Thanks for visiting the Australian Open Website. We can see you’re using Internet Explorer, and wanted to let you know that we will no longer be supporting this browser in future. We’d recommend you download a new browser if you'd like to continue keeping up with all of the latest tennis news!

Living in the present proves right recipe for Cornet

  • Alex Sharp

For the best part of two decades, Alize Cornet has personified resilience on a tennis court. 

The Frenchwomen, ranked as high as No.11 in 2009, has duelled with all of the modern-day greats. But shush, whisper it, don't call her a veteran. 

MORE: All the scores from Day 6 at AO 2022

Flourishing on her 60th consecutive Grand Slam appearance, Cornet has "chills," having earned a ticket to the second week of Australian Open 2022.  

"It's been 13 years after my first fourth round, and I'm back in the fourth round of Australian Open, oh my god!" exclaimed the world No.61. 

MORE: AO 2022 women's singles draw

"I hate this word, but yes I am (a veteran now)." 

The reporter clearly chose that word due to Cornet's longevity. The 32-year-old stated earlier in the week it could be her final season. Time to reconsider? 

"I take it out. No, just kidding." 

So, should this be Cornet's last campaign, she's determined to soak in every moment, starting with an impressive run in Melbourne.  

"Definitely I'm not going to lie. The results will help," admitted the Frenchwoman. 

"But I think it's to enjoy the process of maybe living my last year on the tour. I want to enjoy the time I spend on-site, to talk with the players that maybe I will not see anymore in the future. It makes everything a little bit more special. 

"I think what's the most important is to really keep working on this notion of living the present moment even on the court."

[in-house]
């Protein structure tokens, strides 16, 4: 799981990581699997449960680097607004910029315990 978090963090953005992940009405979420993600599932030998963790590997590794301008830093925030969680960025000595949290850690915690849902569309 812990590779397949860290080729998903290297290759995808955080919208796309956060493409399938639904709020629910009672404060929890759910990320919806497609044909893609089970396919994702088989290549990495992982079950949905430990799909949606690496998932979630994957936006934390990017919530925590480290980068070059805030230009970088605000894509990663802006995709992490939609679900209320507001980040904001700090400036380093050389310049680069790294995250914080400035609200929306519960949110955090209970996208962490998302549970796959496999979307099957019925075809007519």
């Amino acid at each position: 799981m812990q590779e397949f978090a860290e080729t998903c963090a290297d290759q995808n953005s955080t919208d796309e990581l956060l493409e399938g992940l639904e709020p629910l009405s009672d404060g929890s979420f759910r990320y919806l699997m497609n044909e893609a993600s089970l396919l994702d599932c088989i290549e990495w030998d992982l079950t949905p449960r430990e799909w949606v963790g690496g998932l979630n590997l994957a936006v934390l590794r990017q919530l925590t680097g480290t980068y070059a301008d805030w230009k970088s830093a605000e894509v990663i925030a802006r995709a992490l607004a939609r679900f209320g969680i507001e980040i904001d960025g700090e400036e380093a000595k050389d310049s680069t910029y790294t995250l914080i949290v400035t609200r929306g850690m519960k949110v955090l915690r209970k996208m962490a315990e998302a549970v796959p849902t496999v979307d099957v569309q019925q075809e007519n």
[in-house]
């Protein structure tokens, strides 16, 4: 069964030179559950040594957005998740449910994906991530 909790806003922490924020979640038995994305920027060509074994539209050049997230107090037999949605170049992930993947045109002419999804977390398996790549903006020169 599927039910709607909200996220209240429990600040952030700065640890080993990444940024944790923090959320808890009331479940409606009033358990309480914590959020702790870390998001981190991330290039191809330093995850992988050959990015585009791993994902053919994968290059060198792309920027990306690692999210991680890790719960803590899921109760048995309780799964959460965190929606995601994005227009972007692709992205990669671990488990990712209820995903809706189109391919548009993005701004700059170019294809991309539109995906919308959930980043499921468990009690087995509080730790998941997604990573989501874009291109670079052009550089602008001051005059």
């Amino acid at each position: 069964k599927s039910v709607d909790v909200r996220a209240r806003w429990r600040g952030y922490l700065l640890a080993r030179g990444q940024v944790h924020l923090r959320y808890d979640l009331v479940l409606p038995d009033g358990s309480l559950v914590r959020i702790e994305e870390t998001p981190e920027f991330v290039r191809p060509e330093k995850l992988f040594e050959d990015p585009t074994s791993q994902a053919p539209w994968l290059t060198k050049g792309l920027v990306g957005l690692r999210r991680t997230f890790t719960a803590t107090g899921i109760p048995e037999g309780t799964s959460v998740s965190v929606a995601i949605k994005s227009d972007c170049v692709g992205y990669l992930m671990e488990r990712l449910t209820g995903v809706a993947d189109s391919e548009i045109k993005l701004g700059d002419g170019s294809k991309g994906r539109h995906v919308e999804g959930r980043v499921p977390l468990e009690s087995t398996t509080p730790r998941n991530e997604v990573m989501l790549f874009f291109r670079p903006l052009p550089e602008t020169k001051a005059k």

Living in the present has provided the perfect potion thus far at Melbourne Park. 

In the second round, the 32-year-old subdued world No.3 Garbine Muguruza 6-3 6-3, and Cornet then battled back from the brink on Saturday to toast her birthday in style with 4-6 6-4 6-2 victory over 29th seed Tamara Zidansek.

Cornet celebrated her birthday in the best possible fashion

"I have chills. I don't realise what I just accomplished," she said. 

"Definitely it's a huge proof of resilience what I did today on the court, always believing. I think it was 4-1, 30-love (second set) and anything can happen with tennis. I think I just stick to the thought that I could make it. I always believed in it." 

Back in 2009, Cornet made her major breakthrough in Melbourne. 

"It's definitely a very, very special victory being back in the second week 13 years after my first second week at the Australian Open," said the former world No. 11. 

"It's quite special. The day of my birthday, I mean, what else can I ask for?

"I think that's why we all keep playing and keep pushing ourselves because we're so addicted to these feelings, this joy right after the match point then you can share it with your box, then with your family. It's really amazing. 

"To start the year this way definitely wants to make me play some more tennis." 

Cornet remembers her 2009 run well, which was narrowly ended by third seed Dinara Safina 7-5 in the decider.  

"I was such a kid, the first time I was here at the fourth round. I lost with two match points against Safina. That was a really tough loss," added Cornet, reflecting on life lessons within that 13-year span from teenager to 'veteran'. 

"That you always have to keep working, keep believing in your dreams, keep loving the game." 

Cornet finds herself back in the round of 16 in Melbourne for the first time in 13 years

This week has clinched a sixth career fourth-round showing for the 32-year-old, but the major last eight has always just evaded her grasp. 

"I don't want to think about this quarterfinal because I don't want it to be an obsession. I'm enjoying so much my run here so far," insisted Cornet. 

"I had a really great time on the court again with the crowd supporting me. I want to fill my heart with all this energy without thinking I might get finally my quarterfinal that I'm looking for over the past 15 years. If it happens, great. If not, it's still amazing." 

The world No.61 will have to bring her fierce fighting capabilities to down two-time Grand Slam champion Simona Halep on Monday. 

"I followed her for many years. She's a player that I really admire, that I also identify myself a little bit to," explained Cornet, 3-1 up in their head-to-head from matches between 2011-15. 

"She has this will and she's such a fighter, the way she plays with variation and stuff. 

"I've seen her play in Melbourne when she won the tournament (250 event earlier this month). I think now she's back on track for real. I can see she is ambitious in her eyes. I would not be surprised if she goes very far in the tournament."